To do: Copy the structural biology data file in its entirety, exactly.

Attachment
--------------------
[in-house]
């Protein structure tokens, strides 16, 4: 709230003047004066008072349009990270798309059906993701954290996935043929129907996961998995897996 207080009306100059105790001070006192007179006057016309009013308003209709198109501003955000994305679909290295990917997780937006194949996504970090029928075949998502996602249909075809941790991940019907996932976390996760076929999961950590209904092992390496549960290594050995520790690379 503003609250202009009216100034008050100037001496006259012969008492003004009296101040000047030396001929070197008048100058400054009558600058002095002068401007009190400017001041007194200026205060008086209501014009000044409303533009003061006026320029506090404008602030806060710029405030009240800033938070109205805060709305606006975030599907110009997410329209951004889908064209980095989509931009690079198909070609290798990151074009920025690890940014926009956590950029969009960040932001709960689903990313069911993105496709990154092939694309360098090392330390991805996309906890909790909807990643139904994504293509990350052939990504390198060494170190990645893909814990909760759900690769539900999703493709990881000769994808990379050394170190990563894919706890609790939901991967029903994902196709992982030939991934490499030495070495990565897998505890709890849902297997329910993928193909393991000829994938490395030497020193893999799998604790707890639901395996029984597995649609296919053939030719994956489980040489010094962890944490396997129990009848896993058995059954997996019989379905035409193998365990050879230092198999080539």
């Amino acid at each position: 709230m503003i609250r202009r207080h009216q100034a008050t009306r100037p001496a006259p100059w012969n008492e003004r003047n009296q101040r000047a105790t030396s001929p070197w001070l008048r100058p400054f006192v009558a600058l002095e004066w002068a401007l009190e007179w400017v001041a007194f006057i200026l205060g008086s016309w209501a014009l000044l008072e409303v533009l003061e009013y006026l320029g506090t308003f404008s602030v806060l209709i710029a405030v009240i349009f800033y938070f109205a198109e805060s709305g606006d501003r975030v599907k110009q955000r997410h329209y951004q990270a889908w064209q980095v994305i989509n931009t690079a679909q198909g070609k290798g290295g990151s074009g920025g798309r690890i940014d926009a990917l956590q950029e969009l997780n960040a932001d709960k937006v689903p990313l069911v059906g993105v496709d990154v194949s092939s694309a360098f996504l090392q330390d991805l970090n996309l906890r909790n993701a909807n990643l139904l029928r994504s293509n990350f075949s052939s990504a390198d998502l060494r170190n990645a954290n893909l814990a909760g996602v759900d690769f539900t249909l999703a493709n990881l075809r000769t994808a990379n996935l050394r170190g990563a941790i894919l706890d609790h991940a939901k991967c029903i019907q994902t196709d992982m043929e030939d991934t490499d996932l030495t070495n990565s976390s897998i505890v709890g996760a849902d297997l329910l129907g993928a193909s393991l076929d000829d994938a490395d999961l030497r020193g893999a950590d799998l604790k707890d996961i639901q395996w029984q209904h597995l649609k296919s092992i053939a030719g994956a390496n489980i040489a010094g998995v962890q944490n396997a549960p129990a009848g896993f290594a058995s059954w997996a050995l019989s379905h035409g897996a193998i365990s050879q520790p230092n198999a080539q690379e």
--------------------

[in-house]
């Protein structure tokens, strides 16, 4: 709230003047004066008072349009990270798309059906993701954290996935043929129907996961998995897996 207080009306100059105790001070006192007179006057016309009013308003209709198109501003955000994305679909290295990917997780937006194949996504970090029928075949998502996602249909075809941790991940019907996932976390996760076929999961950590209904092992390496549960290594050995520790690379 503003609250202009009216100034008050100037001496006259012969008492003004009296101040000047030396001929070197008048100058400054009558600058002095002068401007009190400017001041007194200026205060008086209501014009000044409303533009003061006026320029506090404008602030806060710029405030009240800033938070109205805060709305606006975030599907110009997410329209951004889908064209980095989509931009690079198909070609290798990151074009920025690890940014926009956590950029969009960040932001709960689903990313069911993105496709990154092939694309360098090392330390991805996309906890909790909807990643139904994504293509990350052939990504390198060494170190990645893909814990909760759900690769539900999703493709990881000769994808990379050394170190990563894919706890609790939901991967029903994902196709992982030939991934490499030495070495990565897998505890709890849902297997329910993928193909393991000829994938490395030497020193893999799998604790707890639901395996029984597995649609296919053939030719994956489980040489010094962890944490396997129990009848896993058995059954997996019989379905035409193998365990050879230092198999080539």
């Amino acid at each position: 709230m503003i609250r202009r207080h009216q100034a008050t009306r100037p001496a006259p100059w012969n008492e003004r003047n009296q101040r000047a105790t030396s001929p070197w001070l008048r100058p400054f006192v009558a600058l002095e004066w002068a401007l009190e007179w400017v001041a007194f006057i200026l205060g008086s016309w209501a014009l000044l008072e409303v533009l003061e009013y006026l320029g506090t308003f404008s602030v806060l209709i710029a405030v009240i349009f800033y938070f109205a198109e805060s709305g606006d501003r975030v599907k110009q955000r997410h329209y951004q990270a889908w064209q980095v994305i989509n931009t690079a679909q198909g070609k290798g290295g990151s074009g920025g798309r690890i940014d926009a990917l956590q950029e969009l997780n960040a932001d709960k937006v689903p990313l069911v059906g993105v496709d990154v194949s092939s694309a360098f996504l090392q330390d991805l970090n996309l906890r909790n993701a909807n990643l139904l029928r994504s293509n990350f075949s052939s990504a390198d998502l060494r170190n990645a954290n893909l814990a909760g996602v759900d690769f539900t249909l999703a493709n990881l075809r000769t994808a990379n996935l050394r170190g990563a941790i894919l706890d609790h991940a939901k991967c029903i019907q994902t196709d992982m043929e030939d991934t490499d996932l030495t070495n990565s976390s897998i505890v709890g996760a849902d297997l329910l129907g993928a193909s393991l076929d000829d994938a490395d999961l030497r020193g893999a950590d799998l604790k707890d996961i639901q395996w029984q209904h597995l649609k296919s092992i053939a030719g994956a390496n489980i040489a010094g998995v962890q944490n396997a549960p129990a009848g896993f290594a058995s059954w997996a050995l019989s379905h035409g897996a193998i365990s050879q520790p230092n198999a080539q690379e």